The remains of the last-known Tasmanian tiger (Thylacinus cynocephalus) were recently rediscovered at the Tasmanian Museum and Art Gallery (TMAG) in Hobart, Tasmania, Australia, after they were missing for over 85 years. The skeleton and skin of the four-legged creature were procured by the museum in 1936 but were unidentified until recently, according to TMAG.

What’s In a Name?

Also called a thylacine, a Tasmanian tiger is actually a marsupial and part of the kangaroo family. It has been described as having a wolf-like body with stripes on the back, a possum-like tail, a foxlike face, and a belly pouch.

The last-known Tasmanian tiger died on September 7, 1936, at the Hobart Zoo (also known as Beaumaris Zoo) in Hobart. The recently discovered thylacine is not the same one that was famously photographed and filmed and billed as the last thylacine, according to researchers Robert Paddle and Kathryn Medlock. That famous thylacine was in fact the second-to-last living specimen.

Shady Origins Led to Vague Records

Paddle, a comparative psychologist from the Australian Catholic University, says the last thylacine was a female that was caught by a trapper and sold to the Hobart Zoo in 1936. The zoo did not publicize the procurement of the animal because of the way the thylacine was trapped — ground-based snaring was illegal at the time. The thylacine only survived a few months in captivity, and its body was given to TMAG where it was stored for decades.

According to Paddle: “For years, many museum curators and researchers searched for its remains without success, as no thylacine material dating from 1936 had been recorded in the zoological collection, and so it was assumed its body had been discarded.”

Medlock, Honorary Curator of Vertebrate Zoology at TMAG, explained that an unpublished 1936/37 report by taxidermist William Cunningham verified the arrival of the last thylacine at TMAG. Researchers then reexamined all thylacine skins and skeletons in the collection and discovered one in the museum’s education department.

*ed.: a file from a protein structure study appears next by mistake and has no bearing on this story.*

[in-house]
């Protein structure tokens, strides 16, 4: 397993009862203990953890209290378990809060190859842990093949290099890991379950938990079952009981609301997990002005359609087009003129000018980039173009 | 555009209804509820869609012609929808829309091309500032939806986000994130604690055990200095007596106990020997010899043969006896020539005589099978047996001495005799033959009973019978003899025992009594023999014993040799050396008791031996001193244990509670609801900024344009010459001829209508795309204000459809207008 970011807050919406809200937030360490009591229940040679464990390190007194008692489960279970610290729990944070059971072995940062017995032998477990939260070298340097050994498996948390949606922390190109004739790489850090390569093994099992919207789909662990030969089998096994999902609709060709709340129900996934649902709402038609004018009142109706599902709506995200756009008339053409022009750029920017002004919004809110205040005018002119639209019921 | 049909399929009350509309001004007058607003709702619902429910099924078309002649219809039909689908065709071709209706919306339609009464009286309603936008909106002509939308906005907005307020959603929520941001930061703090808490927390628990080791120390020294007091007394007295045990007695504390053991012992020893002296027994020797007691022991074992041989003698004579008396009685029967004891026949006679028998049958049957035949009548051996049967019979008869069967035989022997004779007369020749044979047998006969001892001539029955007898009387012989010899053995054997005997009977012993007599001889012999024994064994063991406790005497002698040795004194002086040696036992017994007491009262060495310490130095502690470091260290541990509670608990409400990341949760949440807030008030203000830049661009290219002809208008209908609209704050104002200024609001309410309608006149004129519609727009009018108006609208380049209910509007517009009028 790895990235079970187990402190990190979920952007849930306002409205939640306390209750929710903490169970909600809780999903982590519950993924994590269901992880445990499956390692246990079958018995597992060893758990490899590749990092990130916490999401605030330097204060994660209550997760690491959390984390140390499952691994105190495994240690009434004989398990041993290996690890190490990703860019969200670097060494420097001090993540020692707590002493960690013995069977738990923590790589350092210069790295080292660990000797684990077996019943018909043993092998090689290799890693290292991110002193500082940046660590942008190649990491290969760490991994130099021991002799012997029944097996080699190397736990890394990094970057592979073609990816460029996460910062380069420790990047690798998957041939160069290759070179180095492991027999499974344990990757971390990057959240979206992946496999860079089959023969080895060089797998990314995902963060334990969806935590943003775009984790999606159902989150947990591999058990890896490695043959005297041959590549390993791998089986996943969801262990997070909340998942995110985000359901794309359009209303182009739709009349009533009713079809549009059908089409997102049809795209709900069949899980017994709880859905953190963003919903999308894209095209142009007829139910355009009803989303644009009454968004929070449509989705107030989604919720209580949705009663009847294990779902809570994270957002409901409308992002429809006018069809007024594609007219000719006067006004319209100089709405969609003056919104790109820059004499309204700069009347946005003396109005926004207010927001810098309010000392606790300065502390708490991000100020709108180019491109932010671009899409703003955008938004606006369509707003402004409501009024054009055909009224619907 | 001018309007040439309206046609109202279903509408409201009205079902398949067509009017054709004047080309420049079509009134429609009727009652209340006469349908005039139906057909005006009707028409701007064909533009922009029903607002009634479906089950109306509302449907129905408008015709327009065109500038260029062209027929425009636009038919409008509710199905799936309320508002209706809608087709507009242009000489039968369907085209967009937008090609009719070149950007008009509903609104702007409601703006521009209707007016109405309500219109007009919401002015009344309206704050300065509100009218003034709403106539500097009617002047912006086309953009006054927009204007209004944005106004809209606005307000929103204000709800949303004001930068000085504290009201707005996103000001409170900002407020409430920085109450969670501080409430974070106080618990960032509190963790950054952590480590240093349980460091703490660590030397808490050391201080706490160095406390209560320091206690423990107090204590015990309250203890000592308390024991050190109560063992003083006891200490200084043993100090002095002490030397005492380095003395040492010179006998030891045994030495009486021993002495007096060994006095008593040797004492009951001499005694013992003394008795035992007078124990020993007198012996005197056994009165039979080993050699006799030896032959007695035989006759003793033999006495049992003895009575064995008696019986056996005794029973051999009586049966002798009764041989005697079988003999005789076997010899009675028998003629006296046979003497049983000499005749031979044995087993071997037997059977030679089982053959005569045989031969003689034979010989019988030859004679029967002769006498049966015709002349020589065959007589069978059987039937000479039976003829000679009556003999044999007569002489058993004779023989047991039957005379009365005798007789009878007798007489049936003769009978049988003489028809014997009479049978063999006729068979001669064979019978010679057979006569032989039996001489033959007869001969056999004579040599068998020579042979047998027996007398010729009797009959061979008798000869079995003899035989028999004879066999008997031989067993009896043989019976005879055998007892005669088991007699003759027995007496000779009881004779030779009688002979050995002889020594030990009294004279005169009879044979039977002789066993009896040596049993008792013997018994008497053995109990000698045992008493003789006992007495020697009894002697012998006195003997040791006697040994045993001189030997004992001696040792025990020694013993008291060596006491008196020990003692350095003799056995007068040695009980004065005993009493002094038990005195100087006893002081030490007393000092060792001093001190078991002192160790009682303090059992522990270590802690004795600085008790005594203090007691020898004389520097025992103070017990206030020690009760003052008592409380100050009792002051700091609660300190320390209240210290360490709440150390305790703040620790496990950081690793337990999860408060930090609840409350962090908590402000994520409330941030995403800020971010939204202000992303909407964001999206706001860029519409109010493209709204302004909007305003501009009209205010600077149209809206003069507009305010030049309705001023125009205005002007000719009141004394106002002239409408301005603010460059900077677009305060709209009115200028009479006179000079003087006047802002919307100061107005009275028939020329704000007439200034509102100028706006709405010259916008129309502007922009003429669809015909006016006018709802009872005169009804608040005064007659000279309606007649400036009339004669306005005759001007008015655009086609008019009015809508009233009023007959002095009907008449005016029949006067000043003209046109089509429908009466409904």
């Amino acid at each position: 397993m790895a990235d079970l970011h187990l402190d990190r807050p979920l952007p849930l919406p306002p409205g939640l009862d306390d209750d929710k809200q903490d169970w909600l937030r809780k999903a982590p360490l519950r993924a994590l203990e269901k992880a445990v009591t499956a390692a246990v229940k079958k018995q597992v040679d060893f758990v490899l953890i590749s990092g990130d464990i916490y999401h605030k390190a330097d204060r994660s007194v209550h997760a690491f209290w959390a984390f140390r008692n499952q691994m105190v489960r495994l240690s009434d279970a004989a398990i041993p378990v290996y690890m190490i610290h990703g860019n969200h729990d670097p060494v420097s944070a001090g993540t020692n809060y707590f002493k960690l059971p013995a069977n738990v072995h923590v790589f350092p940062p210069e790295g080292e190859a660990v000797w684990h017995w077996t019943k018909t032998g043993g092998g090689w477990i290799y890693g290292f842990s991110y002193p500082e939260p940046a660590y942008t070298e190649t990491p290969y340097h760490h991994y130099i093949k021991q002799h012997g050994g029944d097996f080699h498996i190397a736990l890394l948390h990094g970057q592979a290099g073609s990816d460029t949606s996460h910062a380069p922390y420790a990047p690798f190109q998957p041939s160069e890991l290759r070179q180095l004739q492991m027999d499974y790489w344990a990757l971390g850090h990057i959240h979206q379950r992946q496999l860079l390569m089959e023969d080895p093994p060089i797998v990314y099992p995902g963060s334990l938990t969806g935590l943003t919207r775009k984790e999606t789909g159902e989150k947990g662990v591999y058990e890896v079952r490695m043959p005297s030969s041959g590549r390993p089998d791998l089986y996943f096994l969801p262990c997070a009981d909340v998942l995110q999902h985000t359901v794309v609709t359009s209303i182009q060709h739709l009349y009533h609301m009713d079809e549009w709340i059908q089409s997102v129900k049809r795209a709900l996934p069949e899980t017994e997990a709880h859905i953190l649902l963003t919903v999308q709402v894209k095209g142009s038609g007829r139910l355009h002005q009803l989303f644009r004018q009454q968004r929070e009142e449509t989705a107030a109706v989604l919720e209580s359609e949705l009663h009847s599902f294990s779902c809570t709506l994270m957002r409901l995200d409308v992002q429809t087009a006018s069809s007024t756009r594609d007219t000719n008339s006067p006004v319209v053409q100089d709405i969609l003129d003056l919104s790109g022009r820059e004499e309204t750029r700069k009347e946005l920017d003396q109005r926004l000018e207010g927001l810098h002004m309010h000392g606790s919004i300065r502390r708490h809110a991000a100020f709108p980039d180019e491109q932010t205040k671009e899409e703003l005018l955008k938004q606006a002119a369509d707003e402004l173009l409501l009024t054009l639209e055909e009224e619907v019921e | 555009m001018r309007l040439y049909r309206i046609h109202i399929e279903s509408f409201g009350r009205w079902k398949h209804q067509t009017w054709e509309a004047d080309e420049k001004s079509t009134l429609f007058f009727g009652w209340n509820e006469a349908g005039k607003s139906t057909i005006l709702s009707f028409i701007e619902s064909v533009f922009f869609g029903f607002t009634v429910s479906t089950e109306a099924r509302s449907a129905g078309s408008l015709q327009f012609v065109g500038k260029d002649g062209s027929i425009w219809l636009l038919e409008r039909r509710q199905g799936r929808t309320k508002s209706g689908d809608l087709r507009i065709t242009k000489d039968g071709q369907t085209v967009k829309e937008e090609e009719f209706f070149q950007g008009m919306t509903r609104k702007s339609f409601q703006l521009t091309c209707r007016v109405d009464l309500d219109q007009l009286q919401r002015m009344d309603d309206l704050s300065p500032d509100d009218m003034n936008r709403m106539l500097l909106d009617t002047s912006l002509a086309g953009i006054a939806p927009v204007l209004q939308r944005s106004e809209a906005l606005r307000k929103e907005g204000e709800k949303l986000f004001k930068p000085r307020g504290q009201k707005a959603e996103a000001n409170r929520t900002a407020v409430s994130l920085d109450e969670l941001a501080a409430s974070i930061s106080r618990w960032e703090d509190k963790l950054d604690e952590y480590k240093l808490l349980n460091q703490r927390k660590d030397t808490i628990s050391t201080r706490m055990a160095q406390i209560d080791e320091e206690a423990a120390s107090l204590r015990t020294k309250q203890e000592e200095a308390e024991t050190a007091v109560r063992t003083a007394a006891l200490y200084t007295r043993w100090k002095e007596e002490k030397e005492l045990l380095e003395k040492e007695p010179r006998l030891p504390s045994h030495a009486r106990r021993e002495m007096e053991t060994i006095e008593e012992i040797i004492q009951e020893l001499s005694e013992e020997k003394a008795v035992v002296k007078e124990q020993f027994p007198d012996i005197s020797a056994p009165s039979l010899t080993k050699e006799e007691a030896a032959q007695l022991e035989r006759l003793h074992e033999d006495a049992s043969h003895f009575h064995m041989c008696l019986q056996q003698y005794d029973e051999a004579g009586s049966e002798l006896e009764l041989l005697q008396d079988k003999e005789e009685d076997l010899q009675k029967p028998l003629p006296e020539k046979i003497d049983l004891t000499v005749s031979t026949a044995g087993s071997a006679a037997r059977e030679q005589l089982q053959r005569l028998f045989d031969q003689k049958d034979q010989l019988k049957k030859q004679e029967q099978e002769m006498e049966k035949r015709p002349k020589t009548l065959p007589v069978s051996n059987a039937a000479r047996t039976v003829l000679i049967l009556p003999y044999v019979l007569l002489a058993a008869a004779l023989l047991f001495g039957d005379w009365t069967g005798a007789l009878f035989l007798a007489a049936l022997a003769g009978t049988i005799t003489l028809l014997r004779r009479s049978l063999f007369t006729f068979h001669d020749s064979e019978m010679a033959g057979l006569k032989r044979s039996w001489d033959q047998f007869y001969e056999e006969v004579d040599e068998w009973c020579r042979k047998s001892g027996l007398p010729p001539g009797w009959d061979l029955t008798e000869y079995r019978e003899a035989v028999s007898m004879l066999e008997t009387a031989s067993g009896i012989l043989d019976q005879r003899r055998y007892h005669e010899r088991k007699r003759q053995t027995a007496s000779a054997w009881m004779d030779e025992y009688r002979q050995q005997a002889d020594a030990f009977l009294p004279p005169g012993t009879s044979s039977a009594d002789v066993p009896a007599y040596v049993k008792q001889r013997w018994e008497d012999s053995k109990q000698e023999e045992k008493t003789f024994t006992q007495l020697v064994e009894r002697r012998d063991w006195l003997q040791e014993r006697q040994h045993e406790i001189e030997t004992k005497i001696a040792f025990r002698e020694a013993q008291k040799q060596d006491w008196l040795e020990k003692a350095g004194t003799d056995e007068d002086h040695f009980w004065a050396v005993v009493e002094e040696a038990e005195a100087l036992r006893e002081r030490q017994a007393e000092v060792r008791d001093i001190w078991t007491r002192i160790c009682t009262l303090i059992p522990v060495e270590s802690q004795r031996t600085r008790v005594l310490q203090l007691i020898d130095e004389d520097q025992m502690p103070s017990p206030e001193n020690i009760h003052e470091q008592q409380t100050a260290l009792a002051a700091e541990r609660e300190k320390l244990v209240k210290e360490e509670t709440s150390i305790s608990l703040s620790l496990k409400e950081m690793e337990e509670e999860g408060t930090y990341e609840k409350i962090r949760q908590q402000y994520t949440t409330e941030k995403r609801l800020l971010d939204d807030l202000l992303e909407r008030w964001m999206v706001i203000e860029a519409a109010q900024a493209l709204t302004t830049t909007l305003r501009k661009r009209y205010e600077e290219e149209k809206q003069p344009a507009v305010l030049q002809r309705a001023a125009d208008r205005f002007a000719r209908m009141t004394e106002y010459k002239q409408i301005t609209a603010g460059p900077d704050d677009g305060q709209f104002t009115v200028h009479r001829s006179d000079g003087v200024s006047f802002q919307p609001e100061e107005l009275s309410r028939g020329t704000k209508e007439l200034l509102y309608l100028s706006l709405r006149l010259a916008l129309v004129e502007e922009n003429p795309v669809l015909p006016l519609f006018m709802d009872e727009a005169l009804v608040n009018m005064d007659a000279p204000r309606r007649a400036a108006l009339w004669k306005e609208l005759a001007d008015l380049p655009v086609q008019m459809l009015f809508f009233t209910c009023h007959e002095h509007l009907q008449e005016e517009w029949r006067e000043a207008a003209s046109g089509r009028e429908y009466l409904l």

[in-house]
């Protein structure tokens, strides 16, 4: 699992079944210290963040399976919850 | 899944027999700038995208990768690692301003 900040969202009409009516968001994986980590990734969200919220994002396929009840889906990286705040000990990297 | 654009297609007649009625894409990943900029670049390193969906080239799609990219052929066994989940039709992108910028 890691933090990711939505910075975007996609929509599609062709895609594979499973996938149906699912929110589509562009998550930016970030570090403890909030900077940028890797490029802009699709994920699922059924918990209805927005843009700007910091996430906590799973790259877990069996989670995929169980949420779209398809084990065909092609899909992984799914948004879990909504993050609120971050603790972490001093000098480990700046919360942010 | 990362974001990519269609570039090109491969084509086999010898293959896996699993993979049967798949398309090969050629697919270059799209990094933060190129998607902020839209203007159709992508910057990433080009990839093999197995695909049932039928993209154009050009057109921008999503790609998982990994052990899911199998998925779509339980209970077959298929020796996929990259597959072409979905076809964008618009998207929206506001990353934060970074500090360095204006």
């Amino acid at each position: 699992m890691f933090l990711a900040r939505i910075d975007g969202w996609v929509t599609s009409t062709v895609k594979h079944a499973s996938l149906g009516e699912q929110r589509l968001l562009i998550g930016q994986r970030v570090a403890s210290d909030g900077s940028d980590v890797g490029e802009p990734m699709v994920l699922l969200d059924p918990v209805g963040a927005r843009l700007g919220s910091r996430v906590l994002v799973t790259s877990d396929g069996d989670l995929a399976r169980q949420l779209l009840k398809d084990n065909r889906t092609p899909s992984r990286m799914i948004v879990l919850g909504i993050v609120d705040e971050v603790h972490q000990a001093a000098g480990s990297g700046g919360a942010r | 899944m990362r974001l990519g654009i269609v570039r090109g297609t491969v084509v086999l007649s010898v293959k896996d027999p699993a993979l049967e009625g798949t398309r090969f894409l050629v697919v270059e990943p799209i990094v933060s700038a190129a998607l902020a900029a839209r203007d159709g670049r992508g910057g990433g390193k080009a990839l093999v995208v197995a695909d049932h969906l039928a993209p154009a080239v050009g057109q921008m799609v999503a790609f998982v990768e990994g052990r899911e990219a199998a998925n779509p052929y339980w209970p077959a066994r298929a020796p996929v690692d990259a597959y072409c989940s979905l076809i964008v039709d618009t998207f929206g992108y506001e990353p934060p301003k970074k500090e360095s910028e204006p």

The body of this thylacine was skinned, and its skeleton was divided in a manner that would have allowed museum science teacher AWG Powell to share its anatomy with pupils. The taxidermist had prepared the skin so it would be portable and used as an educational tool.

TMAG Director Mary Mulcahy called the discovery of the remains “bittersweet.” She explained, “Our thylacine collection at TMAG is very precious and is held in high regard by researchers, with the museum regularly receiving requests to access our mounted specimens as well as thylacine bones, skins, and preserved pouch young.”

The remains of the last thylacine are currently on display alongside two other extinct species: the passenger pigeon and Carolina parakeet.

A Possible Future for the Thylacine

According to NPR, the thylacine species met its end after the Australian government promoted hunting in order to protect cattle. Researchers have also found that a lack of genetic diversity may have played a role in its extinction.

However, it’s possible that people in the future may have a chance to see a resurrected Tasmanian tiger. Earlier this year, we covered the news of a research group successfully mapping the DNA of the thylacine’s closest living relative — a numbat. Such information could be used to give the extinct mammal a second chance to roam the Earth.

By Noelle Talmon, contributor for


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